Plaintiff cannot show actual innocence and makes no effort to establish good cause to excuse his default. In any event, he cannot demonstrate prejudice. First, no evidence used at trial was in fact seized from Torres when he was arrested; thus, this cannot be the basis for any prejudice claim. As for evidence seized from the persons of third parties, Torres lacks standing to challenge the prosecution's use of such items. See Rakas v. Illinois, 439 U.S. 128, 134 (1978). Finally, Torres cannot establish prejudice because his Fourth Amendment claim is patently without merit. The undercover officer's direct observations of Torres's drug sales and his transmittal of that information to the arresting officers supplied ample probable cause to support petitioner's arrest.See, e.g., Martinez v. Simonetti, 202 F.3d 625, 634 (2d Cir. 2000) ("[I]t is well-established that a law enforcement official has probable cause to arrest if he received his information from some person, normally the putative victim or eyewitness." (quoting Miloslavsky v. AES Eng'g Soc'y, 808 F. Supp. 351, 355 (S.D.N.Y. 1992), aff'd 993 F.2d 1534 (2d Cir. 1993))); United States v. Cruz, 834 F.2d 47, 51 (2nd Cir. 1987) (holding that probable cause can be based on the collective knowledge of all officers involved in an investigation who are in communication with each other).
In sum, Torres's challenge to evidence procured in what he asserts was an unlawful arrest is rejected as both procedurally barred and without merit.
IV. Non-disclosure of Brady Material
Torres submits that he was denied due process when the prosecution failed to make disclosures required by Brady v. Maryland, 373 U.S. at 87, and its progeny. Specifically, he faults the prosecution for failing to disclose the fact that Arax Odabashian was in state custody at the time of trial. Torres claims that Odabashian could have been a helpful defense witness because, as his lawyer discovered when he located Odabashian after trial, Odabashian would have denied purchasing drugs from petitioner.
When Torres first raised this claim in his section 440.10 motion to the state court, it was rejected on procedural grounds for failure to raise it on direct appeal. See People v. Torres, Ind. 14622-93, at 3 (citing N.Y. Crim. Proc. Law § 440.10(3)(a)). When a state court denies a federal claim on an adequate and independent state law ground, including procedural default, a federal court may not reach the merits unless petitioner can demonstrate actual innocence or satisfy the cause and prejudice standard. See Edwards v. Carpenter, 529 U.S. 446, 451 (2000) (citing Coleman v. Thompson, 501 U.S. 722, 750 (1991)); accord Garcia v. Lewis, 188 F.3d 71, 76-78 (2d Cir. 1999). As this court has already noted, Torres fails to demonstrate actual innocence. Neither does he proffer any good cause to excuse his default. Finally, he cannot demonstrate prejudice since his Brady claim is without merit.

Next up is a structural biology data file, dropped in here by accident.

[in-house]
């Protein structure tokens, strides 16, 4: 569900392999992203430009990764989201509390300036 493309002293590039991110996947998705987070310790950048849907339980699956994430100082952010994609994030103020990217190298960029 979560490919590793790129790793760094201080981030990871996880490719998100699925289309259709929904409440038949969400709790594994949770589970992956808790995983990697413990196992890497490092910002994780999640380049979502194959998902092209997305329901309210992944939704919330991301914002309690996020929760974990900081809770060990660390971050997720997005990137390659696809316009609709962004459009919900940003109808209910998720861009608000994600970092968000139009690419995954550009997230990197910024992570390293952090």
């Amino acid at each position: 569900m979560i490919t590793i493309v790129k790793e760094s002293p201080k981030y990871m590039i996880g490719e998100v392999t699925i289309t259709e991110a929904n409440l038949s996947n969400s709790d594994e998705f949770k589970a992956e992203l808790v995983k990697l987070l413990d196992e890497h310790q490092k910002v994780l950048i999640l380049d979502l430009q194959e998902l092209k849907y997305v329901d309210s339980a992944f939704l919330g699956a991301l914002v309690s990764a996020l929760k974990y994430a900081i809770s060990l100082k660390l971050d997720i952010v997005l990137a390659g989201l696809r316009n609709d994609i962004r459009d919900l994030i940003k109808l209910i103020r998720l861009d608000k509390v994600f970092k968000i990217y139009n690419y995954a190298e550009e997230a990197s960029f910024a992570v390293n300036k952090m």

Brady v. Maryland and its progeny require the prosecution to disclose to the defense any evidence favorable to the accused that is material either to guilt or punishment. See Strickler v. Greene, 527 U.S. 263, 280-81 (1999) (and cases cited therein). To establish a "Brady violation," a petitioner must show that (1) the evidence at issue is favorable to him, either because it is exculpatory or impeaching; (2) the evidence was suppressed by the government, either willfully or inadvertently; and (3) prejudice ensued. Id. at 281-82. Torres can satisfy none of these factors.
As to the first, Torres has yet to secure an affidavit from Odabashian indicating that he would actually waive any Fifth Amendment privilege and testify favorably to the defense.
Second, Torres fails to show that persons involved in the prosecution of his case ever knew of Odabashian's arrest or detention at the time of petitioner's trial. As the Second Circuit explained in United States v. Avellino, 136 F.3d 249, 255 (2d Cir. 1998), Brady's disclosure obligations extend "only to material evidence . . . that is known to the prosecutor." While a prosecutor is presumed to have knowledge of all information gathered by investigative agents working on his particular investigation, see Kyles v. Whitley, 514 U.S. 419, 437 (1995), courts do not impute knowledge to a prosecutor of information possessed by government officials "not working with the prosecutor's office on the case in question," United States v. Avellino, 136 F.2d at 255 (noting that such a view would require the adoption of "'a monolithic view of government' that would `condemn the prosecution of criminal cases to a state of paralysis'" (quoting United States v. Gambino, 835 F. Supp. 74, 95 (E.D.N.Y. 1993), aff'd 59 F.3d 353 (2d Cir. 1995))). It appears undisputed that Odabashian's detention was pursuant to an arrest under a different name on charges unrelated to those involving Torres by law enforcement officers having no connection to petitioner's case. Under these circumstances, this court finds that the prosecutor in Torres's case cannot be charged with having suppressed favorable information known to him. See United States v. Locascio, 6 F.3d 924, 949 (2d Cir. 1993) (refusing to impute knowledge to prosecutor of reports prepared by FBI agents who were uninvolved in the investigation or trial of the defendants-appellants) (cited approvingly in United States v. Avellino, 136 F.2d at 255).